To help narrow the gap between what the Wall Street pros know and what outsiders to the industry do not, Chris Linkas, the European Head of Credit at Fortress Investment Group shares the knowledge he has gained through years of financial industry experience locating opportunistic investments in European markets.
For instance, many individuals believe that certain steady growth companies such as utility sector firms are immune to the declines of more speculative, riskier investments. Linkas points out that fears related to interest rate hikes have resulted in price declines of nearly 15 percent in those “safe investment” stocks, pointing to Fortris, Inc. and Enbridge, Inc. as two recent examples.
Additionally, there is a skill that professional investors have in their ability to distance themselves emotionally from their investments, which benefit private investors as well. One particular area where individuals can hinder their wealth growing efforts is by vowing to never again invest in some company, let’s call it XYZ, after taking a sizable loss on it.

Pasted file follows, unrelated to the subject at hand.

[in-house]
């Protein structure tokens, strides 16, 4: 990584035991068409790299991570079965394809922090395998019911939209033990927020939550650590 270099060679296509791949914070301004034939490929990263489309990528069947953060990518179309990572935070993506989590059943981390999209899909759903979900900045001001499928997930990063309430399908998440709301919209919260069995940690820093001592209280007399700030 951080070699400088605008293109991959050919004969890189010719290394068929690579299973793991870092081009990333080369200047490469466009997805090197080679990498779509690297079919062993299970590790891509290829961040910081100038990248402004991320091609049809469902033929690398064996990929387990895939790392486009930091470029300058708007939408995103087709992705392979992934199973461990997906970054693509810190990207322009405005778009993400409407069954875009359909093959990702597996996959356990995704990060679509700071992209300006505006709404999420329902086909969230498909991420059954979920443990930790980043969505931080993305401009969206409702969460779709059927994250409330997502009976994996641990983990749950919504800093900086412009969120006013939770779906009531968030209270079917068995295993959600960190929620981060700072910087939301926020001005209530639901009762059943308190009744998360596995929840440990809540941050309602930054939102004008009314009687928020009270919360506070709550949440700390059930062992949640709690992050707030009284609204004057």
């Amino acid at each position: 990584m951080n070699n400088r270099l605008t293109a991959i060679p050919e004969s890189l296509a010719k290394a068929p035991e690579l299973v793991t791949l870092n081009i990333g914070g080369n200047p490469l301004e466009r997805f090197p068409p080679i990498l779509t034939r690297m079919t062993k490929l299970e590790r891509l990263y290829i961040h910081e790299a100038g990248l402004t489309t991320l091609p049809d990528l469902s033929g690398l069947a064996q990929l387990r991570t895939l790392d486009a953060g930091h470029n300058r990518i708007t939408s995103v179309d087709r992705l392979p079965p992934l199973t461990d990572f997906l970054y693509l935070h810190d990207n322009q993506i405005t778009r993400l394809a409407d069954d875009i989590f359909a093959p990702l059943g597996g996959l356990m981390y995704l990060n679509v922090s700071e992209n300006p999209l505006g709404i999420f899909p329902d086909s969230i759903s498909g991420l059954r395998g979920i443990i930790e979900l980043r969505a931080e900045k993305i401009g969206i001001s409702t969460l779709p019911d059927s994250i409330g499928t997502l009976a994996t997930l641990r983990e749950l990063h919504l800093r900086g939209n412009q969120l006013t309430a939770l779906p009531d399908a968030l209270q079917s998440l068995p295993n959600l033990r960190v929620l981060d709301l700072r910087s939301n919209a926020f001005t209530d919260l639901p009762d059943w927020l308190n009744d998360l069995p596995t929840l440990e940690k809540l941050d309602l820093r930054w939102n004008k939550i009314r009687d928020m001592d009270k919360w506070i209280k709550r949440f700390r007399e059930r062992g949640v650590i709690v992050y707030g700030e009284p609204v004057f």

Linkas points out a case where Avigilon was dropped from a model portfolio after several quarters of missing their earnings targets (https://www.discogs.com/artist/2617983-Chris-Linkas). However, Avigilon experienced a down the road reversal in their performance and it became an attractive growth opportunity again.
A later investment in the stock returned $27/share as an acquisition bonus.
Another area where private investors’ information diverges from their financial industry counterparts is with regards to the effect that upcoming events have on the price (Kirkland). A lot of short term investors use the momentum generated by hype and rumor to churn a quick buck and move onto their next trade.
Individuals who acquire stocks based on a positive upcoming news event may find themselves disappointed by the drop in share price once the news is made public.
This principle extends to all types of news, with mergers and buyouts being at the top of the list.
Lastly, Chris Linkas points out that many private investors may be disheartened to learn that even with all of their years of training, news subscriptions and analysis that professional investors at major institutions don’t know everything.
The pros make plenty of costly mistakes and can be a victim to beliefs that blind them and keep them locked into losing positions.
There’s a saying on Wall Street that you’re only as good as your last trade. A principle understood by every professional investor.
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